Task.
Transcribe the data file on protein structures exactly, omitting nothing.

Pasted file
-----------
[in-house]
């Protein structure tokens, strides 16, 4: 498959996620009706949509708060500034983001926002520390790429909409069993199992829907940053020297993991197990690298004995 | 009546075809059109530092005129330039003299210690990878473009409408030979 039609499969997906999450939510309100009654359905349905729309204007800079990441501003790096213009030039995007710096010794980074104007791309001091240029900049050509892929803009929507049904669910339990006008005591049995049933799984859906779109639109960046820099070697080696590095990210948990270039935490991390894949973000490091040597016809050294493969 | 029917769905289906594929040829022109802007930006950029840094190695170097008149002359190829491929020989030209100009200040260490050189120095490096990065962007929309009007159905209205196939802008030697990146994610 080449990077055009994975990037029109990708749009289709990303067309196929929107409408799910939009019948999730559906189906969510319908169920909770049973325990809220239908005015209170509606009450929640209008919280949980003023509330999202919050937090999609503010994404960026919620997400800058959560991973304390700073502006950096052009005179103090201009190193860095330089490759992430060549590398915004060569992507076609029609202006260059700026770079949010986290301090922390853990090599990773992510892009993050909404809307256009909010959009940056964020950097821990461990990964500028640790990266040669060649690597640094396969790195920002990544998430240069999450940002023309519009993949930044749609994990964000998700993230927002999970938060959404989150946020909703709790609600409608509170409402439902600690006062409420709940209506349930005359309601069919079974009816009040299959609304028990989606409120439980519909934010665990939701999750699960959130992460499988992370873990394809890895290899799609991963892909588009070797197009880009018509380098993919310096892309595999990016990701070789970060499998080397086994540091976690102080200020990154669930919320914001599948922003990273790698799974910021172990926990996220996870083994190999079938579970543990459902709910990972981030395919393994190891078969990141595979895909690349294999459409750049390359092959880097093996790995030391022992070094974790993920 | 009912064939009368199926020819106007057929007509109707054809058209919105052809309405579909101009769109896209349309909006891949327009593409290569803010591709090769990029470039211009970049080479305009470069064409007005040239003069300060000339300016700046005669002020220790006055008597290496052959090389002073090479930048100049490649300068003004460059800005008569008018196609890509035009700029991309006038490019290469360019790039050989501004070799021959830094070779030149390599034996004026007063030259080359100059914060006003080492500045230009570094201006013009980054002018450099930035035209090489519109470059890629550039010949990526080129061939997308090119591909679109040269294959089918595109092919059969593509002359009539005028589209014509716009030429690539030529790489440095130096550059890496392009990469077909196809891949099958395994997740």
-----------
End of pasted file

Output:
[in-house]
């Protein structure tokens, strides 16, 4: 498959996620009706949509708060500034983001926002520390790429909409069993199992829907940053020297993991197990690298004995 | 009546075809059109530092005129330039003299210690990878473009409408030979 039609499969997906999450939510309100009654359905349905729309204007800079990441501003790096213009030039995007710096010794980074104007791309001091240029900049050509892929803009929507049904669910339990006008005591049995049933799984859906779109639109960046820099070697080696590095990210948990270039935490991390894949973000490091040597016809050294493969 | 029917769905289906594929040829022109802007930006950029840094190695170097008149002359190829491929020989030209100009200040260490050189120095490096990065962007929309009007159905209205196939802008030697990146994610 080449990077055009994975990037029109990708749009289709990303067309196929929107409408799910939009019948999730559906189906969510319908169920909770049973325990809220239908005015209170509606009450929640209008919280949980003023509330999202919050937090999609503010994404960026919620997400800058959560991973304390700073502006950096052009005179103090201009190193860095330089490759992430060549590398915004060569992507076609029609202006260059700026770079949010986290301090922390853990090599990773992510892009993050909404809307256009909010959009940056964020950097821990461990990964500028640790990266040669060649690597640094396969790195920002990544998430240069999450940002023309519009993949930044749609994990964000998700993230927002999970938060959404989150946020909703709790609600409608509170409402439902600690006062409420709940209506349930005359309601069919079974009816009040299959609304028990989606409120439980519909934010665990939701999750699960959130992460499988992370873990394809890895290899799609991963892909588009070797197009880009018509380098993919310096892309595999990016990701070789970060499998080397086994540091976690102080200020990154669930919320914001599948922003990273790698799974910021172990926990996220996870083994190999079938579970543990459902709910990972981030395919393994190891078969990141595979895909690349294999459409750049390359092959880097093996790995030391022992070094974790993920 | 009912064939009368199926020819106007057929007509109707054809058209919105052809309405579909101009769109896209349309909006891949327009593409290569803010591709090769990029470039211009970049080479305009470069064409007005040239003069300060000339300016700046005669002020220790006055008597290496052959090389002073090479930048100049490649300068003004460059800005008569008018196609890509035009700029991309006038490019290469360019790039050989501004070799021959830094070779030149390599034996004026007063030259080359100059914060006003080492500045230009570094201006013009980054002018450099930035035209090489519109470059890629550039010949990526080129061939997308090119591909679109040269294959089918595109092919059969593509002359009539005028589209014509716009030429690539030529790489440095130096550059890496392009990469077909196809891949099958395994997740």